In August of 1970, American duo the Carpenters released their second studio album, which was called Close to You. The album contained the hit song and perennial wedding favorite, “We’ve Only Just Begun,” and the song that provided the Carpenters with international musical fame, “(They Long to Be) Close to You.”
In 2012, Rolling Stone magazine ranked the album at number 175 of its list of the 500 greatest albums of all time. “Close to You” earned The Carpenters a Grammy award for Best New Artist and another Grammy for Best Contemporary Vocal Performance by a Duo at the 13th annual Grammy awards in 1970.
PAUL: No eye-rolling please. I know the Carpenters had, and still have, a reputation for schlocky ’70s pop music, but we all know that when Christmas rolls around, Karen Carpenter lives again! Her voice can be heard on every radio station playing Christmas music and, in the pre-pandemic era, echoing throughout every shopping mall in the country. But despite this seasonal popularity, I still believe the Carpenters were underrated as musicians, arrangers and performers.
ZACK: Paul, a couple of things about the Carpenters. First, Hal Blaine, the highly respected session drummer from The Wrecking Crew that worked with them said Karen Carpenter was a fine drummer, but her voice was truly one of a kind. If you ever find isolated tracks of her singing on YouTube, you can hear just how special her voice was.
Second, I am always wary of Beatles covers, but their version of “Ticket to Ride,” sung like a ballad, is quite unique. And speaking of “Ticket to Ride,” about 90% of contact center agents were given a ticket to ride home in 2020 at one point, according to Saddletree Research!
PAUL: I think “Close to You” could be the theme song for workforce engagement management (WEM) in the post-pandemic era. What the industry is dealing with now is about 10 years of WEM evolution squeezed into an 11-month period. Contact center executives not only had to find a way to get their workers home quickly and safely, they also had to figure out on-the-fly how to manage their new remote workforce. Despite the technological challenges of the work-from-home (WFH) workforce, I think the biggest challenges lie ahead, in the long-term management of the WFH workforce, and we know this is going to be a long-term challenge.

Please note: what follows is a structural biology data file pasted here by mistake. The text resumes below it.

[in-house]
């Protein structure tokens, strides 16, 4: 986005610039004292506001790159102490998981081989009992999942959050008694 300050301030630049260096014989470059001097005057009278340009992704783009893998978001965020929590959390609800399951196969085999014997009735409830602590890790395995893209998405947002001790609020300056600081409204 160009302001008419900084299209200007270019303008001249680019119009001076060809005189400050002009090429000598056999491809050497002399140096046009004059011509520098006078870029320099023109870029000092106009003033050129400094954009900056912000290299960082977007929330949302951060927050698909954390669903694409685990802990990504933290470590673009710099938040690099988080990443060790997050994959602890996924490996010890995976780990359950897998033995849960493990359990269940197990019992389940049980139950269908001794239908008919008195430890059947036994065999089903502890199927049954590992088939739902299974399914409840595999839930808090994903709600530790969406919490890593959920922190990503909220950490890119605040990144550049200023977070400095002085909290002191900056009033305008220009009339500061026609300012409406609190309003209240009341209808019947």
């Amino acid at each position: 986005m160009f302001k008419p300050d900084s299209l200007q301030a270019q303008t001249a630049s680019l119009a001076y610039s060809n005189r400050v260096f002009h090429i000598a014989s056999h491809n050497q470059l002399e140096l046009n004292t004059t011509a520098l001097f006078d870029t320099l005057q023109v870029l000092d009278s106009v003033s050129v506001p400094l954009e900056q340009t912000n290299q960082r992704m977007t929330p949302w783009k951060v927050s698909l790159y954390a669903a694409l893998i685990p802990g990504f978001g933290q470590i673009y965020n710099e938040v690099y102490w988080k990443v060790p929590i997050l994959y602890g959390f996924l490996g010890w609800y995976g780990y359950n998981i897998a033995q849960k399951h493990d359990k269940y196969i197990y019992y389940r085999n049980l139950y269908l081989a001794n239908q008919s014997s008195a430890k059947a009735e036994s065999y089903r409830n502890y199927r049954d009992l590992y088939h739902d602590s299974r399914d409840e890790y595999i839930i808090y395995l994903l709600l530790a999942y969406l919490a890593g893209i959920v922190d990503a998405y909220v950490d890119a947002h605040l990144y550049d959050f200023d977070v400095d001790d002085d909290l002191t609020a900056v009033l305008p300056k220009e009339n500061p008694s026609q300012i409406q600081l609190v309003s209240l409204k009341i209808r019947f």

During the fourth quarter of last year, we asked members of the not-for-profit National Association of Call Centers (NACC) what their WFH plans were expected to be once the pandemic is over. Their responses are illustrated below.
ZACK: Paul, if I read the graph correctly, it looks as if upwards of 69% of contact center agents will return to the office in one form or another. Oddly enough, ’69 was the same year that the Carpenters put out their first album! As we say in the industry, “so what, now what.”
To me, it seems like the biggest need in managing a highly distributed contact center workforce is replicating and enhancing processes that formerly took place in person. No longer will managers be able to wander the floor and help agents in person, which is a huge challenge. Ironically, this means that communications processes will be more important than ever. Best practices include daily team meeting with leadership, leveraging video for 1:1 coaching sessions, and ensuring that agents can easily escalate when necessary via team messaging.
In addition, resource retention tends to go up in a work-at-home environment, however, companies need to keep on top of agent sentiment to ensure they have all the tools and processes in place to be successful. Tools that were formerly used for “voice of the customer” have been repurposed to assess “voice of then agent” to identify individual and group trends that may affect retention.